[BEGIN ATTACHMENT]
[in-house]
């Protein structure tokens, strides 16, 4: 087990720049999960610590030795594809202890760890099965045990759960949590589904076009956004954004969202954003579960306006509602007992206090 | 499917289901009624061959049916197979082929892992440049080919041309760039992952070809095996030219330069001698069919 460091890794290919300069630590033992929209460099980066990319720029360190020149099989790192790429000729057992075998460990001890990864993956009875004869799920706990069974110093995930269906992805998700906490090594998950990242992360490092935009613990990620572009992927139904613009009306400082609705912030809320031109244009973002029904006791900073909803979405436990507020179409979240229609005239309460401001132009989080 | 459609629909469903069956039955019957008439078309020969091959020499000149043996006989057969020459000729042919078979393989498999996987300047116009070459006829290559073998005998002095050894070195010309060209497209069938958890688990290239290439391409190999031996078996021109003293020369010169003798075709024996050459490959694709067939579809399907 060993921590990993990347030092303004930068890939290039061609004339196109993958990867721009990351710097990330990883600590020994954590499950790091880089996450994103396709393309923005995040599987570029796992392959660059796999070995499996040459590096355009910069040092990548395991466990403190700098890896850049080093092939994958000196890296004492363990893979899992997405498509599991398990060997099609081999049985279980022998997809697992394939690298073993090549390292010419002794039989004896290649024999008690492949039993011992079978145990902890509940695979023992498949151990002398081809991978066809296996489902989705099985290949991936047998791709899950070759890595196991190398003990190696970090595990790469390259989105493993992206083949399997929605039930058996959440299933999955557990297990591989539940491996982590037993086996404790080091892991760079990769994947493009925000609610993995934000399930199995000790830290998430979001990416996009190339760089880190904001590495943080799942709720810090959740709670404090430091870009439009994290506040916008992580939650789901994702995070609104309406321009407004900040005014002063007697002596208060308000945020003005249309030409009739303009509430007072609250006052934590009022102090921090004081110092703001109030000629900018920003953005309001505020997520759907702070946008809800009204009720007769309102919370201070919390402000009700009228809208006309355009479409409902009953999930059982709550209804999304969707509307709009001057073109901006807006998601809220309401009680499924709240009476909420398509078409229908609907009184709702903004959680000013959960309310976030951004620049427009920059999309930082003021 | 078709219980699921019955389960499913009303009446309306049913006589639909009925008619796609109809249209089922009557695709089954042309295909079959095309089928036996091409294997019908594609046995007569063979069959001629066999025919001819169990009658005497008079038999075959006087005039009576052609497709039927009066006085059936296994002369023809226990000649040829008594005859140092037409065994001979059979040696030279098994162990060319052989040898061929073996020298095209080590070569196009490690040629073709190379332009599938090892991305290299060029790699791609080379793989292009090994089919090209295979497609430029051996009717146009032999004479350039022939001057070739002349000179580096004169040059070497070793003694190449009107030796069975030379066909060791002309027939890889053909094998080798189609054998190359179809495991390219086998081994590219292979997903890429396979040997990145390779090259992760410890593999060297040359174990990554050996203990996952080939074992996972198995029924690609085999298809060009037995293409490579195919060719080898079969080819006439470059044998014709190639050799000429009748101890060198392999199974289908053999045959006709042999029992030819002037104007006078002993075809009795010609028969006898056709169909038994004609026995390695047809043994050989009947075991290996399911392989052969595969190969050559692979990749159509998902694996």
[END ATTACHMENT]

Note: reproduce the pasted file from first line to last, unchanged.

[in-house]
């Protein structure tokens, strides 16, 4: 087990720049999960610590030795594809202890760890099965045990759960949590589904076009956004954004969202954003579960306006509602007992206090 | 499917289901009624061959049916197979082929892992440049080919041309760039992952070809095996030219330069001698069919 460091890794290919300069630590033992929209460099980066990319720029360190020149099989790192790429000729057992075998460990001890990864993956009875004869799920706990069974110093995930269906992805998700906490090594998950990242992360490092935009613990990620572009992927139904613009009306400082609705912030809320031109244009973002029904006791900073909803979405436990507020179409979240229609005239309460401001132009989080 | 459609629909469903069956039955019957008439078309020969091959020499000149043996006989057969020459000729042919078979393989498999996987300047116009070459006829290559073998005998002095050894070195010309060209497209069938958890688990290239290439391409190999031996078996021109003293020369010169003798075709024996050459490959694709067939579809399907 060993921590990993990347030092303004930068890939290039061609004339196109993958990867721009990351710097990330990883600590020994954590499950790091880089996450994103396709393309923005995040599987570029796992392959660059796999070995499996040459590096355009910069040092990548395991466990403190700098890896850049080093092939994958000196890296004492363990893979899992997405498509599991398990060997099609081999049985279980022998997809697992394939690298073993090549390292010419002794039989004896290649024999008690492949039993011992079978145990902890509940695979023992498949151990002398081809991978066809296996489902989705099985290949991936047998791709899950070759890595196991190398003990190696970090595990790469390259989105493993992206083949399997929605039930058996959440299933999955557990297990591989539940491996982590037993086996404790080091892991760079990769994947493009925000609610993995934000399930199995000790830290998430979001990416996009190339760089880190904001590495943080799942709720810090959740709670404090430091870009439009994290506040916008992580939650789901994702995070609104309406321009407004900040005014002063007697002596208060308000945020003005249309030409009739303009509430007072609250006052934590009022102090921090004081110092703001109030000629900018920003953005309001505020997520759907702070946008809800009204009720007769309102919370201070919390402000009700009228809208006309355009479409409902009953999930059982709550209804999304969707509307709009001057073109901006807006998601809220309401009680499924709240009476909420398509078409229908609907009184709702903004959680000013959960309310976030951004620049427009920059999309930082003021 | 078709219980699921019955389960499913009303009446309306049913006589639909009925008619796609109809249209089922009557695709089954042309295909079959095309089928036996091409294997019908594609046995007569063979069959001629066999025919001819169990009658005497008079038999075959006087005039009576052609497709039927009066006085059936296994002369023809226990000649040829008594005859140092037409065994001979059979040696030279098994162990060319052989040898061929073996020298095209080590070569196009490690040629073709190379332009599938090892991305290299060029790699791609080379793989292009090994089919090209295979497609430029051996009717146009032999004479350039022939001057070739002349000179580096004169040059070497070793003694190449009107030796069975030379066909060791002309027939890889053909094998080798189609054998190359179809495991390219086998081994590219292979997903890429396979040997990145390779090259992760410890593999060297040359174990990554050996203990996952080939074992996972198995029924690609085999298809060009037995293409490579195919060719080898079969080819006439470059044998014709190639050799000429009748101890060198392999199974289908053999045959006709042999029992030819002037104007006078002993075809009795010609028969006898056709169909038994004609026995390695047809043994050989009947075991290996399911392989052969595969190969050559692979990749159509998902694996």